By Amy Albin
The UCLA Heart Transplant Program performed its 2,000th heart transplant surgery last month, becoming the first program in the western United States and only the second in the world to achieve this remarkable milestone.
Bill Meadows, 59, of Riverside, who suffered from advanced dilated cardiomyopathy with secondary pulmonary hypertension, received the donated organ on June 4 in a four-hour surgery at Ronald Reagan UCLA Medical Center led by Dr. Reshma Biniwale, an assistant professor of cardiothoracic surgery.
“It is extraordinary that 2,000 donor hearts have been transplanted at UCLA, giving new life and new hope to pediatric and adult patients ranging in age from two weeks to 77 years,” said Dr. Abbas Ardehali, professor of cardiothoracic surgery and director of the heart and lung transplant program at UCLA. “Not only is this historic occasion a time for celebration, it is also an opportunity to thank those thousands of organ donors and their loved ones who gave the precious gift of life.”
Founded in 1984, UCLA’s heart transplant program has been a world leader in the field and was recognized in 2010 by the U.S. Department of Health and Human Resources as the nation’s best heart transplant program.
Today, the program prides itself on superior outcomes, low mortality on the wait-list, and the use of innovative and cutting-edge approaches in the fields of heart failure and transplantation. Patients come to UCLA for heart transplants from all parts of California and neighboring states, including Arizona, New Mexico, Nevada, and even Hawaii.
UCLA’s team has pioneered research leading to novel anti-rejection medications and strategies, including the use of lipid-lowering statins, that have resulted in better rejection outcomes for all heart transplant recipients. The program continues to reduce post-transplant complications, and its incidence of donor heart rejection is the lowest in the country, with only 5 percent of patients experiencing biopsy-proven rejection.
“We are incredibly pleased to offer our heart transplant patients a concept of care that integrates cutting-edge science with humanism and takes the patient’s perspective seriously,” said Dr. Mario Deng, professor of medicine and medical director of the integrated UCLA advanced heart failure, mechanical support and heart transplant program. “For example, we spearheaded the development and implementation of the first genomic heart transplant rejection-monitoring blood test cleared by the Food and Drug Administration, called Allomap. This simple blood test allows us to monitor rejection in our stable heart-transplant patients and safely personalize immunosuppression drugs to reduce side effects, while reducing painful, invasive heart-muscle biopsies.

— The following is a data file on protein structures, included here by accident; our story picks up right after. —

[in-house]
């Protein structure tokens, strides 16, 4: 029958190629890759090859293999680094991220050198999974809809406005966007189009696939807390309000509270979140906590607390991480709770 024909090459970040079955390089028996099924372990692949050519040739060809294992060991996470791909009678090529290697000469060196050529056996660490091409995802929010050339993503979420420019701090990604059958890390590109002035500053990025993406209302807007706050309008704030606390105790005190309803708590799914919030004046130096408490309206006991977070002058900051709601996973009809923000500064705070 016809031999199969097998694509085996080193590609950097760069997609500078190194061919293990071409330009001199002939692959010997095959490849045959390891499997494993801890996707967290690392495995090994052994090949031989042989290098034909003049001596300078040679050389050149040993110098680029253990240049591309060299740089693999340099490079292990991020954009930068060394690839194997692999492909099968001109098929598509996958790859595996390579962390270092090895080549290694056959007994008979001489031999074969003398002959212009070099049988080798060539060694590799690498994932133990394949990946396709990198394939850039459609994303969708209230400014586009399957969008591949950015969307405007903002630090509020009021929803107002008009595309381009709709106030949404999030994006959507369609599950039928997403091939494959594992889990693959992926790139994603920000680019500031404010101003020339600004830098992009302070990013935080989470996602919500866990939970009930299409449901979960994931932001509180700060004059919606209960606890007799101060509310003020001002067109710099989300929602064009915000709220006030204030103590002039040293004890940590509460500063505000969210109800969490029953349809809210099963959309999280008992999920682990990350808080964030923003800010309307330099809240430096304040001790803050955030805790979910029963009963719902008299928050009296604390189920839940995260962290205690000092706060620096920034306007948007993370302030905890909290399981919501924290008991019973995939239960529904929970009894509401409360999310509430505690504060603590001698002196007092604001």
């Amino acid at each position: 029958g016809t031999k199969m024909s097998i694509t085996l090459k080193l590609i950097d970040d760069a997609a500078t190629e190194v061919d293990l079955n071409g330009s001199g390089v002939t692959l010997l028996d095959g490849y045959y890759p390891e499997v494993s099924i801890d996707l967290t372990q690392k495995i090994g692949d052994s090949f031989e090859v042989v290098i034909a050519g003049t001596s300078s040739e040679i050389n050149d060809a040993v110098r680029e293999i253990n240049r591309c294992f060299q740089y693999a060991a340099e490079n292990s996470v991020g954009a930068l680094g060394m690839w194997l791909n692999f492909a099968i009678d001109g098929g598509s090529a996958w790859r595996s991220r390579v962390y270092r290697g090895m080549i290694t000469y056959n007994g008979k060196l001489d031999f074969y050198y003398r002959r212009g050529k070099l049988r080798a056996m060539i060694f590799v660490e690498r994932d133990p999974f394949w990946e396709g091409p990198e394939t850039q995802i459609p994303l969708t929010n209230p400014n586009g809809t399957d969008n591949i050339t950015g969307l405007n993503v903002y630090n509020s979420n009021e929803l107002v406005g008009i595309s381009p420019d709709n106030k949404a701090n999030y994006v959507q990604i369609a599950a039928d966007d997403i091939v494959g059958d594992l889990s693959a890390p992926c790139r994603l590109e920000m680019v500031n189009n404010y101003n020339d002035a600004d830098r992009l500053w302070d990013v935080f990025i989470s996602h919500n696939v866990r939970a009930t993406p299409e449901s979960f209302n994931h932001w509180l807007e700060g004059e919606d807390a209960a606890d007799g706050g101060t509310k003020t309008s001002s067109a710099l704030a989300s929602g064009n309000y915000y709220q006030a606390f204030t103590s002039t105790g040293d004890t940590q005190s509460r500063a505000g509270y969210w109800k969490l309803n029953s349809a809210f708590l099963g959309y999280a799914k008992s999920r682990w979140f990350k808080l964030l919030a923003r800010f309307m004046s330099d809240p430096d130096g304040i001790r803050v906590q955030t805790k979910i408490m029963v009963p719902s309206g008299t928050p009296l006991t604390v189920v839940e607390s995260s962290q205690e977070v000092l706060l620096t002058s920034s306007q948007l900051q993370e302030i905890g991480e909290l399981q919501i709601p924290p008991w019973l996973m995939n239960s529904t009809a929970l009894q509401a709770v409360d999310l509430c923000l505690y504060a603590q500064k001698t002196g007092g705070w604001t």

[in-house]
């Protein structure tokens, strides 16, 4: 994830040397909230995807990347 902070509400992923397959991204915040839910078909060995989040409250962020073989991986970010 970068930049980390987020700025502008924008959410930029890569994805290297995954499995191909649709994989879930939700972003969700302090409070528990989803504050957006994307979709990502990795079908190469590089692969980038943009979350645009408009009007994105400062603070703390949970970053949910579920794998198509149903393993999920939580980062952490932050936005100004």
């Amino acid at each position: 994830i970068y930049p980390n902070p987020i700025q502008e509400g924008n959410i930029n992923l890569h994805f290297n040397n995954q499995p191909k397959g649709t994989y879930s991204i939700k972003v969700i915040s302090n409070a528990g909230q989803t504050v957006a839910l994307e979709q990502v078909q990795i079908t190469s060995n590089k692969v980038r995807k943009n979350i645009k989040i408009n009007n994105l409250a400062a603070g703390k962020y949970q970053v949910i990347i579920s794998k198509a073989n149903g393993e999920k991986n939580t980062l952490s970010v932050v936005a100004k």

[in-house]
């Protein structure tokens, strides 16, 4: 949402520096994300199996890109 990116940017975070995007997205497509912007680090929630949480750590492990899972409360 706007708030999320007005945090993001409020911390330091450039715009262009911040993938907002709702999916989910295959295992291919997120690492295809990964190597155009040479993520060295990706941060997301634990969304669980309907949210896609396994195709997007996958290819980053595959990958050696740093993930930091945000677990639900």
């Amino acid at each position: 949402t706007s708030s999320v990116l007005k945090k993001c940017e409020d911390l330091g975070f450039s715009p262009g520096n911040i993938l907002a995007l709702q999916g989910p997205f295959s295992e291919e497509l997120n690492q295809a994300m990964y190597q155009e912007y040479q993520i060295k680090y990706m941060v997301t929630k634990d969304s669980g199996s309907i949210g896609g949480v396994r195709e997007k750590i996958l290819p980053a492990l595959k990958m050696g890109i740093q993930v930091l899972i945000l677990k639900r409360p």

“This approach underscores our reputation as a leading international heart transplant center, not only with respect to superb survival outcomes but also excellent patient satisfaction.”
The UCLA heart transplant team includes specialists in cardiothoracic surgery, mechanical cardiac assist devices, anesthesia, cardiology, pulmonary medicine, nephrology, psychiatry, immunology, infectious diseases, transplant nursing, medical ethics, palliative care, social work, physical therapy, and organ procurement.
Heart transplantation was introduced as a clinical procedure just more than 40 years ago. Since then, the number of heart transplants performed yearly in the United States has increased to an annual rate of well over 2,000. The procedure is now widely recognized as an effective therapeutic option for the treatment of end-stage heart disease.
Yet while heart transplants save lives, there are not enough organ donors to help every patient on the waiting list, UCLA doctors say. Currently, there are more than 4,000 people nationwide, including children, waiting for a new heart.
“We have achieved 2,000 heart transplant surgeries for kids and adults, but we are still counting,” said Dr. Juan Alejos, medical director of the pediatric heart transplant program at Mattel Children’s Hospital UCLA. “We urge everyone to discuss organ donation with their family and register to become a donor. Organ donation truly saves lives.”
To learn more about becoming an organ donor, please visit donatelifecalifornia.org.
UCLA has the largest solid-organ transplant center in the county and recently established the UCLA Section of Reconstructive Transplantation, a first-of-its-kind program to restore functionality and enhance quality of life for people who have suffered severe trauma or other disfiguring injuries to the upper extremities, face or abdomen.
To learn more about all of UCLA’s transplant programs, visit www.transplants.ucla.edu.